Mostly overlooked in the controversy over the Senate's
immigration legislation is the massive expansion in the reach of
the federal government's power over labor markets that is embedded
in its worksite enforcement provisions. The legislation's third
title calls for unleashing the IRS and immigration police on
businesses and workers. These provisions would insert the federal
government into the workplace in ways that would touch each and
every U.S. worker. Rather than place great and unnecessary burdens
on all workers and employers, Congress should focus workplace
enforcement efforts where they are likely to do the most good.
New Government Powers
Among other expansions of regulatory control, Title III of S.
- Makes employers liable for the illegal workers that their
contractors or subcontractors might have on their payrolls (Sec.
- Saddles employers with vastly increased record-keeping
requirements (Sec. 302(c));
- Expands the pilot Employment Eligibility Verification System to
nearly all businesses, large and small, even though the likely
expense of implementing the system would be beyond the financial
means of many businesses (Sec. 302(d));
- Permits the IRS to share detailed taxpayer data with
non-governmental contractors of the Department of Homeland
Security, thus breeching a long-standing barrier against such data
sharing (Sec. 304(a)(1)(A));
- Permits the Department of Homeland Security to institute a
fingerprinting program in private businesses in order to prevent
the employment of undocumented workers; and
- Creates a new unit within the Criminal Investigation office of
the IRS to investigate violations of federal tax laws by employers
who hire undocumented workers.
All Workers Burdened
These provisions would force a bureaucratic nightmare upon every
American worker and their employers. The bill provides amnesty to
12 million individuals who have broken the law while at the same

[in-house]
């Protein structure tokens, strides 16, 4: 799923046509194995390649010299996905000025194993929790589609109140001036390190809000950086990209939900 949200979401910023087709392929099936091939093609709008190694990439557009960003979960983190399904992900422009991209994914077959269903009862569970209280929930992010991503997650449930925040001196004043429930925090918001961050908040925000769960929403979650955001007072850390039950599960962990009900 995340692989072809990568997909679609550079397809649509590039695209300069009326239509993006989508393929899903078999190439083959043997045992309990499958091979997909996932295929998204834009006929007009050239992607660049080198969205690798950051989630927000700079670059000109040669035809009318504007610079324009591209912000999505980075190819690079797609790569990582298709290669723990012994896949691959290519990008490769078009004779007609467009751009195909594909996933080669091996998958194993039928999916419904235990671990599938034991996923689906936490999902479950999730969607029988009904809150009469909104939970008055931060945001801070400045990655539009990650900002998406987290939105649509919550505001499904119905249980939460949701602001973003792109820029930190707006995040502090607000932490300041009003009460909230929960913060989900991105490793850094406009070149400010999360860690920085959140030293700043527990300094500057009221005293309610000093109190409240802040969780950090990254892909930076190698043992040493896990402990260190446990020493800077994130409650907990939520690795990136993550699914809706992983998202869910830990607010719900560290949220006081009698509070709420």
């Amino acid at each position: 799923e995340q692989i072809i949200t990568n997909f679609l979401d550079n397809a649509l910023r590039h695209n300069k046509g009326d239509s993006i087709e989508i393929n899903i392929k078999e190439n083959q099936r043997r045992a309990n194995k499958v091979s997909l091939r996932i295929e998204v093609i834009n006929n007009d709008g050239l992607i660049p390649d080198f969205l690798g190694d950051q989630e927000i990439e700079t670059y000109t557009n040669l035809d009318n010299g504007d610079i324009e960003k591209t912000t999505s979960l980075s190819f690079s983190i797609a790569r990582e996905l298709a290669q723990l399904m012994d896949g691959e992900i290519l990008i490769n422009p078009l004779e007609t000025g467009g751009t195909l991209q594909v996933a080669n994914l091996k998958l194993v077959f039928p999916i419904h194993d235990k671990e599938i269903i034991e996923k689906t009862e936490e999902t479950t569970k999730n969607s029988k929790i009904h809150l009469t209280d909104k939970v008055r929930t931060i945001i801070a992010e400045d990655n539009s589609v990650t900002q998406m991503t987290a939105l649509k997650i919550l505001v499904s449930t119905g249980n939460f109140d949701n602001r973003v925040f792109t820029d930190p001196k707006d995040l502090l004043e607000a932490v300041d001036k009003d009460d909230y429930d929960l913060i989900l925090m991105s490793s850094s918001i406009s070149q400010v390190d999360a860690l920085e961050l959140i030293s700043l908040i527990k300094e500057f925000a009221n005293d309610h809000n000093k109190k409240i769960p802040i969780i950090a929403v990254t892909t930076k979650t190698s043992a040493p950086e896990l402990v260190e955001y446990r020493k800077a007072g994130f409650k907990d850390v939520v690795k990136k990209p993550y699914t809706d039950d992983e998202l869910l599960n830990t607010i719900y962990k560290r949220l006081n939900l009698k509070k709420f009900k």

time requiring all law-abiding U.S.-born workers, permanent
residents, and non-immigrant workers to prove again that they are
eligible for employment.
Under the proposal, each worker would be required to prove work
authorization even if he or she has already done so under current
law. A passport or birth certificate would not be sufficient; a new
"confirmation" from DHS is required. American workers would
actually need approval from DHS to continue working in their
In addition, before contracting with other businesses, such as
cleaning and construction companies, employers may be required to
check with DHS to "obtain confirmation from the Secretary that the
contractor or subcontractor has registered with the Employment
Eligibility Verification System (EEVS) and is utilizing [it] to
verify its employees" (Sec. 302(a)(3)(B)).
The pilot EEVS is used voluntarily by more than 10,000
employers, according to DHS, to verify employment eligibility for
about one million new hires per year. The Congressional Budget
Office has estimated that the proposal would require expanding this
to more than 6 million employers conducting 65 million
verifications each year and checking the records of 130 million
existing employees. The pilot EEVS
returns automatic "confirmations" in only 85 percent of cases. The
remaining 15 percent require a secondary verification conducted by
DHS staff members, which can take up to two weeks. In 2004, when
about 2,300 employers used the system, 38 staff were assigned to
this responsibility. Mandating this program for all employers could